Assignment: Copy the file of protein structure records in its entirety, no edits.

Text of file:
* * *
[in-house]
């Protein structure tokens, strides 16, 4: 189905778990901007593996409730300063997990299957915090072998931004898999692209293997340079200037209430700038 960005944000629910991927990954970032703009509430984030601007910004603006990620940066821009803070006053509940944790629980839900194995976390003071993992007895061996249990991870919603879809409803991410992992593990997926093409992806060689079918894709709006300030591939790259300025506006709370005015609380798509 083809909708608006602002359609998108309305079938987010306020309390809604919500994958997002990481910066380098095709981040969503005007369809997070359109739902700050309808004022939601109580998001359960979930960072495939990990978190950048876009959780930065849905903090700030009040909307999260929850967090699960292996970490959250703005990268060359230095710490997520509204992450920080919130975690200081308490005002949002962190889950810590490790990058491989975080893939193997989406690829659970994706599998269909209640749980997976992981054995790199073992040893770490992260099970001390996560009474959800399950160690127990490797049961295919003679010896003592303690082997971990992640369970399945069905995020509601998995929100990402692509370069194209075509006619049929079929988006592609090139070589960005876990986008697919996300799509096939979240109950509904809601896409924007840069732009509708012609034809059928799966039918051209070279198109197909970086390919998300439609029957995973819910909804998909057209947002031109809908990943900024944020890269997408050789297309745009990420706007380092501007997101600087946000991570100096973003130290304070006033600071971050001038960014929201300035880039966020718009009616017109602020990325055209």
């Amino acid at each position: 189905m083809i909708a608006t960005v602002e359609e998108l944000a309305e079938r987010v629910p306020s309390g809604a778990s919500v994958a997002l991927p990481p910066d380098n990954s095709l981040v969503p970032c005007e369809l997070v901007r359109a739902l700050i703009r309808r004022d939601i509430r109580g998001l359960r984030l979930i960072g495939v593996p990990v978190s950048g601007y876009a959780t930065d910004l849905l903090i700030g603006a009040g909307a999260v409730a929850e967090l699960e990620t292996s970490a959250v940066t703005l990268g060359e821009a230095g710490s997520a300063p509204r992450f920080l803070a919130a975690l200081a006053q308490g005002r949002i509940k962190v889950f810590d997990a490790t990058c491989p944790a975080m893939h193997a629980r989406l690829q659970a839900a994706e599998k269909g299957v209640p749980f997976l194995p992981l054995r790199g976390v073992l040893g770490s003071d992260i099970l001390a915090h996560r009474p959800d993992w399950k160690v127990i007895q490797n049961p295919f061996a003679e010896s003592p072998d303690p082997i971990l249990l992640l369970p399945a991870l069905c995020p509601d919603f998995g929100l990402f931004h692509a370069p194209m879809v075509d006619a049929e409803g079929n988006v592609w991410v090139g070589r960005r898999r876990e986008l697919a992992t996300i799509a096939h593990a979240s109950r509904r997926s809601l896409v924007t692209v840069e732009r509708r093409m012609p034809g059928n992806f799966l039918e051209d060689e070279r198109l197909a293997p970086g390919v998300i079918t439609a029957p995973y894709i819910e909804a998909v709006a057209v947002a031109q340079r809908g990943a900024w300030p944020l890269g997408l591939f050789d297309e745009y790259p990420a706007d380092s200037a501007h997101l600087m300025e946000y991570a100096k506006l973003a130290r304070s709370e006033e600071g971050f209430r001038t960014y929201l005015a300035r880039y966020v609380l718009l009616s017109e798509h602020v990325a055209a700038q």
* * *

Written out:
[in-house]
């Protein structure tokens, strides 16, 4: 189905778990901007593996409730300063997990299957915090072998931004898999692209293997340079200037209430700038 960005944000629910991927990954970032703009509430984030601007910004603006990620940066821009803070006053509940944790629980839900194995976390003071993992007895061996249990991870919603879809409803991410992992593990997926093409992806060689079918894709709006300030591939790259300025506006709370005015609380798509 083809909708608006602002359609998108309305079938987010306020309390809604919500994958997002990481910066380098095709981040969503005007369809997070359109739902700050309808004022939601109580998001359960979930960072495939990990978190950048876009959780930065849905903090700030009040909307999260929850967090699960292996970490959250703005990268060359230095710490997520509204992450920080919130975690200081308490005002949002962190889950810590490790990058491989975080893939193997989406690829659970994706599998269909209640749980997976992981054995790199073992040893770490992260099970001390996560009474959800399950160690127990490797049961295919003679010896003592303690082997971990992640369970399945069905995020509601998995929100990402692509370069194209075509006619049929079929988006592609090139070589960005876990986008697919996300799509096939979240109950509904809601896409924007840069732009509708012609034809059928799966039918051209070279198109197909970086390919998300439609029957995973819910909804998909057209947002031109809908990943900024944020890269997408050789297309745009990420706007380092501007997101600087946000991570100096973003130290304070006033600071971050001038960014929201300035880039966020718009009616017109602020990325055209």
């Amino acid at each position: 189905m083809i909708a608006t960005v602002e359609e998108l944000a309305e079938r987010v629910p306020s309390g809604a778990s919500v994958a997002l991927p990481p910066d380098n990954s095709l981040v969503p970032c005007e369809l997070v901007r359109a739902l700050i703009r309808r004022d939601i509430r109580g998001l359960r984030l979930i960072g495939v593996p990990v978190s950048g601007y876009a959780t930065d910004l849905l903090i700030g603006a009040g909307a999260v409730a929850e967090l699960e990620t292996s970490a959250v940066t703005l990268g060359e821009a230095g710490s997520a300063p509204r992450f920080l803070a919130a975690l200081a006053q308490g005002r949002i509940k962190v889950f810590d997990a490790t990058c491989p944790a975080m893939h193997a629980r989406l690829q659970a839900a994706e599998k269909g299957v209640p749980f997976l194995p992981l054995r790199g976390v073992l040893g770490s003071d992260i099970l001390a915090h996560r009474p959800d993992w399950k160690v127990i007895q490797n049961p295919f061996a003679e010896s003592p072998d303690p082997i971990l249990l992640l369970p399945a991870l069905c995020p509601d919603f998995g929100l990402f931004h692509a370069p194209m879809v075509d006619a049929e409803g079929n988006v592609w991410v090139g070589r960005r898999r876990e986008l697919a992992t996300i799509a096939h593990a979240s109950r509904r997926s809601l896409v924007t692209v840069e732009r509708r093409m012609p034809g059928n992806f799966l039918e051209d060689e070279r198109l197909a293997p970086g390919v998300i079918t439609a029957p995973y894709i819910e909804a998909v709006a057209v947002a031109q340079r809908g990943a900024w300030p944020l890269g997408l591939f050789d297309e745009y790259p990420a706007d380092s200037a501007h997101l600087m300025e946000y991570a100096k506006l973003a130290r304070s709370e006033e600071g971050f209430r001038t960014y929201l005015a300035r880039y966020v609380l718009l009616s017109e798509h602020v990325a055209a700038q």